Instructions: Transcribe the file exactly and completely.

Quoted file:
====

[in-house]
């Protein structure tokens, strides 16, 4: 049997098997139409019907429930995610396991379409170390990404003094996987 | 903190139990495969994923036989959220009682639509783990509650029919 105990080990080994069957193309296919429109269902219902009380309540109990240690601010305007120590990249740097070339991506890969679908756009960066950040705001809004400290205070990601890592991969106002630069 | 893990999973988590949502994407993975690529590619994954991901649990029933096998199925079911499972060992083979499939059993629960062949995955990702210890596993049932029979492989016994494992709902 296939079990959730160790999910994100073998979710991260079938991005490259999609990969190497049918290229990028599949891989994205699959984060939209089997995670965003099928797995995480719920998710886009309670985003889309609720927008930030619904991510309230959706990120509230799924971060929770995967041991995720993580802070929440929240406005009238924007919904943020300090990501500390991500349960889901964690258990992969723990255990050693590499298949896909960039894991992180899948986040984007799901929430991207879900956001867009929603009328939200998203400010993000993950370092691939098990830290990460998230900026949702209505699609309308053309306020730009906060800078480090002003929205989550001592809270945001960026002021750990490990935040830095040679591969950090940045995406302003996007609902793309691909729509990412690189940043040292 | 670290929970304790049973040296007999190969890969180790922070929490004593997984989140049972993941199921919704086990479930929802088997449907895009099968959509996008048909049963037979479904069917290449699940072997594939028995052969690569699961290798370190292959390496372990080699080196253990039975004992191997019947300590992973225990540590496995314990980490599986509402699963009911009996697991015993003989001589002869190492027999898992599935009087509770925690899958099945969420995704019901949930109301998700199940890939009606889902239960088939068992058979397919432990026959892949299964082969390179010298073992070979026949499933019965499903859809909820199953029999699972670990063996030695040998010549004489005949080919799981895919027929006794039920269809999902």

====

[in-house]
């Protein structure tokens, strides 16, 4: 049997098997139409019907429930995610396991379409170390990404003094996987 | 903190139990495969994923036989959220009682639509783990509650029919 105990080990080994069957193309296919429109269902219902009380309540109990240690601010305007120590990249740097070339991506890969679908756009960066950040705001809004400290205070990601890592991969106002630069 | 893990999973988590949502994407993975690529590619994954991901649990029933096998199925079911499972060992083979499939059993629960062949995955990702210890596993049932029979492989016994494992709902 296939079990959730160790999910994100073998979710991260079938991005490259999609990969190497049918290229990028599949891989994205699959984060939209089997995670965003099928797995995480719920998710886009309670985003889309609720927008930030619904991510309230959706990120509230799924971060929770995967041991995720993580802070929440929240406005009238924007919904943020300090990501500390991500349960889901964690258990992969723990255990050693590499298949896909960039894991992180899948986040984007799901929430991207879900956001867009929603009328939200998203400010993000993950370092691939098990830290990460998230900026949702209505699609309308053309306020730009906060800078480090002003929205989550001592809270945001960026002021750990490990935040830095040679591969950090940045995406302003996007609902793309691909729509990412690189940043040292 | 670290929970304790049973040296007999190969890969180790922070929490004593997984989140049972993941199921919704086990479930929802088997449907895009099968959509996008048909049963037979479904069917290449699940072997594939028995052969690569699961290798370190292959390496372990080699080196253990039975004992191997019947300590992973225990540590496995314990980490599986509402699963009911009996697991015993003989001589002869190492027999898992599935009087509770925690899958099945969420995704019901949930109301998700199940890939009606889902239960088939068992058979397919432990026959892949299964082969390179010298073992070979026949499933019965499903859809909820199953029999699972670990063996030695040998010549004489005949080919799981895919027929006794039920269809999902």